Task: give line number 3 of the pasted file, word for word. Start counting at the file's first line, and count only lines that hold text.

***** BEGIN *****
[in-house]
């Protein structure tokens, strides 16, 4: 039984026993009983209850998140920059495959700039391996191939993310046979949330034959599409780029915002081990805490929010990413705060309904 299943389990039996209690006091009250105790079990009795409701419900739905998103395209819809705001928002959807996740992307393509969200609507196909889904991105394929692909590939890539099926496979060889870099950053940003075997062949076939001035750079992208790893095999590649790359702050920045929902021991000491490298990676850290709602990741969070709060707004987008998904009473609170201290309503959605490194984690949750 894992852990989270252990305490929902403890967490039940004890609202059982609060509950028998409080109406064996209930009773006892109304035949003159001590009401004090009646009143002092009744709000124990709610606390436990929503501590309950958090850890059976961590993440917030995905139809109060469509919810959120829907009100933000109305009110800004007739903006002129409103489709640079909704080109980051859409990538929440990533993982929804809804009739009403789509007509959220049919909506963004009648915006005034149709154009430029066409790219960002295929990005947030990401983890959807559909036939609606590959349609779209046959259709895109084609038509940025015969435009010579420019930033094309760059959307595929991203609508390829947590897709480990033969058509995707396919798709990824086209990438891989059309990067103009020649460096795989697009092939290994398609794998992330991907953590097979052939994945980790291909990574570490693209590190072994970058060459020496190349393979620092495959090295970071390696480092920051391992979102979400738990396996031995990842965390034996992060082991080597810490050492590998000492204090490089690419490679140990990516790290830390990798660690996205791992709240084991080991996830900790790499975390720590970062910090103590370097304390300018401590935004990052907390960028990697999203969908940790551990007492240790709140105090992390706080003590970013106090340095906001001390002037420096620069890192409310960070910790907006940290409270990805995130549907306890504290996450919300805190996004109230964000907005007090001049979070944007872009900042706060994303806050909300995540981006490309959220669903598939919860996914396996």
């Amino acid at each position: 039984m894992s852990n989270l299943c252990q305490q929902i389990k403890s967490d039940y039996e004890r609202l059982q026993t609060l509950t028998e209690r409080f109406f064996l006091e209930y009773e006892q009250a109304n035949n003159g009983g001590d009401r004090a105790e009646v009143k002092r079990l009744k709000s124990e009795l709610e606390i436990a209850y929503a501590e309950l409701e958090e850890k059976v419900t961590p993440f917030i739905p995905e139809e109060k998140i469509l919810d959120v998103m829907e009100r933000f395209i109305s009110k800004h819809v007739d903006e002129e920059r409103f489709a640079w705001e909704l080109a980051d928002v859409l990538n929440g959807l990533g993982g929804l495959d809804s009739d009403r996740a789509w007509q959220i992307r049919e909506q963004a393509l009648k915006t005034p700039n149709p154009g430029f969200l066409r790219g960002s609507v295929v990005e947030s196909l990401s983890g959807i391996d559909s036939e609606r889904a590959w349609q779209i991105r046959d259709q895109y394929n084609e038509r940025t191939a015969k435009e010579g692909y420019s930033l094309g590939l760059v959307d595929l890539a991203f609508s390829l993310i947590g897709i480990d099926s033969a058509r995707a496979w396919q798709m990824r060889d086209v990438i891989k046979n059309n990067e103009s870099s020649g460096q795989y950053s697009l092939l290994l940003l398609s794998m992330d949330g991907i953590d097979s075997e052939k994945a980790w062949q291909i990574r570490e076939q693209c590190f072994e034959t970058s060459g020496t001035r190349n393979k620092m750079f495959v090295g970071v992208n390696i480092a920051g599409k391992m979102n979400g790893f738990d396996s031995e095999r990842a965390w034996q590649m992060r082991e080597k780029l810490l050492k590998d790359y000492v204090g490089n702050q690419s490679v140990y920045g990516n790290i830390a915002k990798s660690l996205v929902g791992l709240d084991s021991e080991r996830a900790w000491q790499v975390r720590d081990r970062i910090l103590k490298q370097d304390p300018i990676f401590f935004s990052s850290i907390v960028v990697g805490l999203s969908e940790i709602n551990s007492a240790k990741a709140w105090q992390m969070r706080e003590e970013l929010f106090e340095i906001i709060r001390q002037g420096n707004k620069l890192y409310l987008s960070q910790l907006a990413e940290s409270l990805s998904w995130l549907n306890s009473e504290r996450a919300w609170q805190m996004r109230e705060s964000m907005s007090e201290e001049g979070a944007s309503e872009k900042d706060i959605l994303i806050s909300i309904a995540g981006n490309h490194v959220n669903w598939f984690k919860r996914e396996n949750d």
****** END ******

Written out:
């Amino acid at each position: 039984m894992s852990n989270l299943c252990q305490q929902i389990k403890s967490d039940y039996e004890r609202l059982q026993t609060l509950t028998e209690r409080f109406f064996l006091e209930y009773e006892q009250a109304n035949n003159g009983g001590d009401r004090a105790e009646v009143k002092r079990l009744k709000s124990e009795l709610e606390i436990a209850y929503a501590e309950l409701e958090e850890k059976v419900t961590p993440f917030i739905p995905e139809e109060k998140i469509l919810d959120v998103m829907e009100r933000f395209i109305s009110k800004h819809v007739d903006e002129e920059r409103f489709a640079w705001e909704l080109a980051d928002v859409l990538n929440g959807l990533g993982g929804l495959d809804s009739d009403r996740a789509w007509q959220i992307r049919e909506q963004a393509l009648k915006t005034p700039n149709p154009g430029f969200l066409r790219g960002s609507v295929v990005e947030s196909l990401s983890g959807i391996d559909s036939e609606r889904a590959w349609q779209i991105r046959d259709q895109y394929n084609e038509r940025t191939a015969k435009e010579g692909y420019s930033l094309g590939l760059v959307d595929l890539a991203f609508s390829l993310i947590g897709i480990d099926s033969a058509r995707a496979w396919q798709m990824r060889d086209v990438i891989k046979n059309n990067e103009s870099s020649g460096q795989y950053s697009l092939l290994l940003l398609s794998m992330d949330g991907i953590d097979s075997e052939k994945a980790w062949q291909i990574r570490e076939q693209c590190f072994e034959t970058s060459g020496t001035r190349n393979k620092m750079f495959v090295g970071v992208n390696i480092a920051g599409k391992m979102n979400g790893f738990d396996s031995e095999r990842a965390w034996q590649m992060r082991e080597k780029l810490l050492k590998d790359y000492v204090g490089n702050q690419s490679v140990y920045g990516n790290i830390a915002k990798s660690l996205v929902g791992l709240d084991s021991e080991r996830a900790w000491q790499v975390r720590d081990r970062i910090l103590k490298q370097d304390p300018i990676f401590f935004s990052s850290i907390v960028v990697g805490l999203s969908e940790i709602n551990s007492a240790k990741a709140w105090q992390m969070r706080e003590e970013l929010f106090e340095i906001i709060r001390q002037g420096n707004k620069l890192y409310l987008s960070q910790l907006a990413e940290s409270l990805s998904w995130l549907n306890s009473e504290r996450a919300w609170q805190m996004r109230e705060s964000m907005s007090e201290e001049g979070a944007s309503e872009k900042d706060i959605l994303i806050s909300i309904a995540g981006n490309h490194v959220n669903w598939f984690k919860r996914e396996n949750d």